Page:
There'd been rumors among us walkers that the cat had kittens hidden down below the grating of one of the storm drains. But I've never seen any kittens and if they ever were there in the first place, they should have emerged by now. Otherwise, the storm drains serves as safe havens for the cat, which disappears below the grating of either at the approach of any of the dogs being walked, sometimes without leashes.  And sometimes without owners equipped with pooper-scooper bags to clean up the messes the dogs occasionally leave in the middle of the walkway.

Unfortunately, the flock of geese that makes its home on the pond formed by the Rahway River before it spills through the narrows beneath Route 27 doesn't come equipped with either owners or pooper-scoopers.  The geese graze like hungry cattle on the park's vast stretches of green, which is the color of the droppings that the geese leave on the macadam walkway when they arrogantly strut to and from the pond and their feeding grounds. Nonchalantly, they cross the roadway en masse, forcing drivers to slam on their brakes and stew.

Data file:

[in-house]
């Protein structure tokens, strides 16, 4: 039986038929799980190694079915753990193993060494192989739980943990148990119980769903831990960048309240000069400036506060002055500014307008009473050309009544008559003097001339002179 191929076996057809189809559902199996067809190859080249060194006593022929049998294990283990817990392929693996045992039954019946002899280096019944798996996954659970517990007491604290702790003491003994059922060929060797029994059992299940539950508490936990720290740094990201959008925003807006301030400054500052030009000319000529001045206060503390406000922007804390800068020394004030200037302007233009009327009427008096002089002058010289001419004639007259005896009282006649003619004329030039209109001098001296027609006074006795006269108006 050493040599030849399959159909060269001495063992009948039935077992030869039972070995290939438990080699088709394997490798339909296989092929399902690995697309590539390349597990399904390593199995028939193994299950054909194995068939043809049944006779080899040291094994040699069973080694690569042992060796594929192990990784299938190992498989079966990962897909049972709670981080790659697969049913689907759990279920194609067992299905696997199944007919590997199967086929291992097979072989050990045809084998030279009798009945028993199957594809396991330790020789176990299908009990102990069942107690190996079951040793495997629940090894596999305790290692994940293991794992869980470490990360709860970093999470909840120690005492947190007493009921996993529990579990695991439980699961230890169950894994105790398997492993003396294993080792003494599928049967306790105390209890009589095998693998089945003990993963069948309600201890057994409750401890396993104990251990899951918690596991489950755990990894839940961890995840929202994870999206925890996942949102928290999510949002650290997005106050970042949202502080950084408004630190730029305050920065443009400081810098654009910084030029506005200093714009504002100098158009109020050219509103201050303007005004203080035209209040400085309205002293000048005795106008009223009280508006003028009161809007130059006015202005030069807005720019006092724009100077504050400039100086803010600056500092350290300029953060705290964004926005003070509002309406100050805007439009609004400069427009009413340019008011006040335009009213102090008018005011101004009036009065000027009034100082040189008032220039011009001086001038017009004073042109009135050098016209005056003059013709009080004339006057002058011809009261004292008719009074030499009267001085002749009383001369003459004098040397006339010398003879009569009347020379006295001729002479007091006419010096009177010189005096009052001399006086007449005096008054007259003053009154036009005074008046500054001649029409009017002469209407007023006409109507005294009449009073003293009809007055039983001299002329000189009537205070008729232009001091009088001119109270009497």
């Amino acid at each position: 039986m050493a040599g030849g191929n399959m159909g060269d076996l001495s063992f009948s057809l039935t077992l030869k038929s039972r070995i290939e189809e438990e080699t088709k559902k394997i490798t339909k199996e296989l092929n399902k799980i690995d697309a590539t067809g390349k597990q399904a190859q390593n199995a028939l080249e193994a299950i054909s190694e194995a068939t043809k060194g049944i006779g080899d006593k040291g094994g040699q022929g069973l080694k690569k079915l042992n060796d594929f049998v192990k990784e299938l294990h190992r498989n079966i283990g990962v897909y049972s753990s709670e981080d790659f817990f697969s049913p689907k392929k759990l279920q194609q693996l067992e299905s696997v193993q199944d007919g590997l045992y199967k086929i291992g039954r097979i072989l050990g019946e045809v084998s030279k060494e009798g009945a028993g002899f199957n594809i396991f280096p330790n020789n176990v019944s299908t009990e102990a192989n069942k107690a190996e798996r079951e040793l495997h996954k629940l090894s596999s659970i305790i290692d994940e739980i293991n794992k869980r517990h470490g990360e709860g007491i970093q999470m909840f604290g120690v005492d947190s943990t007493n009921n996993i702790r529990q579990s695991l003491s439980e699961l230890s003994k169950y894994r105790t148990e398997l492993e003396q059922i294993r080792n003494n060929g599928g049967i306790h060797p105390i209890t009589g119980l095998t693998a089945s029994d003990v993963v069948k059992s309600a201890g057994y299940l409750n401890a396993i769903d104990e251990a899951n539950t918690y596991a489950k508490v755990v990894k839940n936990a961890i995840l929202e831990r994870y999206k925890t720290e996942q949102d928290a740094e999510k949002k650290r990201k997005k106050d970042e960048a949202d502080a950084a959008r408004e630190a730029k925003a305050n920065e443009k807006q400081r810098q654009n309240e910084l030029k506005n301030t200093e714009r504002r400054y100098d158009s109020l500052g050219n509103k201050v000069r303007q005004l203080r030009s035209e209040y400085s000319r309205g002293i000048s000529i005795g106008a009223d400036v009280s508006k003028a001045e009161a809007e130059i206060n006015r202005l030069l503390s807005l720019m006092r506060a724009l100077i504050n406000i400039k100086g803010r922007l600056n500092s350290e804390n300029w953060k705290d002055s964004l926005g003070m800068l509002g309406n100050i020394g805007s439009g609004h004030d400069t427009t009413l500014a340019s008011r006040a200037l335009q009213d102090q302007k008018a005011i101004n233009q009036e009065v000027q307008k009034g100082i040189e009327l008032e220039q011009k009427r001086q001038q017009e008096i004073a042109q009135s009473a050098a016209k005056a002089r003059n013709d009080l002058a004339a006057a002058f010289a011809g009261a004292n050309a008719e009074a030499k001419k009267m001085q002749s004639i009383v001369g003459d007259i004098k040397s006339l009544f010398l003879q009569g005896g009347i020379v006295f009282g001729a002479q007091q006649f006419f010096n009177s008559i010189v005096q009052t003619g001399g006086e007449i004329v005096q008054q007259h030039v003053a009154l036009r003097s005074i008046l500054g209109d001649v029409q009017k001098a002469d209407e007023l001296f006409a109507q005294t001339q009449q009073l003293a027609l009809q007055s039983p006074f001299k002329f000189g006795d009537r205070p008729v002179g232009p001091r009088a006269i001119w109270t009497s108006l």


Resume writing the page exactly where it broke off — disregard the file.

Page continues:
For me, the geese ---like the young women runners who whiz by us with bobbing pony tails flowing from their earphoned heads while sometimes holding Walkmans and water bottles and sometimes exercise weights in their hands---are pleasant to observe. However, the geese are multiplying at an unabated pace in Rahway River Park. One reason is that they have no natural enemy predators in the vicinity to keep their population in check.  Except maybe an occasional member of America's homeless, some of whom are reputed to enjoy a cooked goose for dinner.

Of course, we don't walk in rainstorms, but it's only the day after a heavy rain that park walkers like me have less fear of taking home goose-doo on the soles of our footwear. At 73, I learned long ago that it's important to watch where you walk.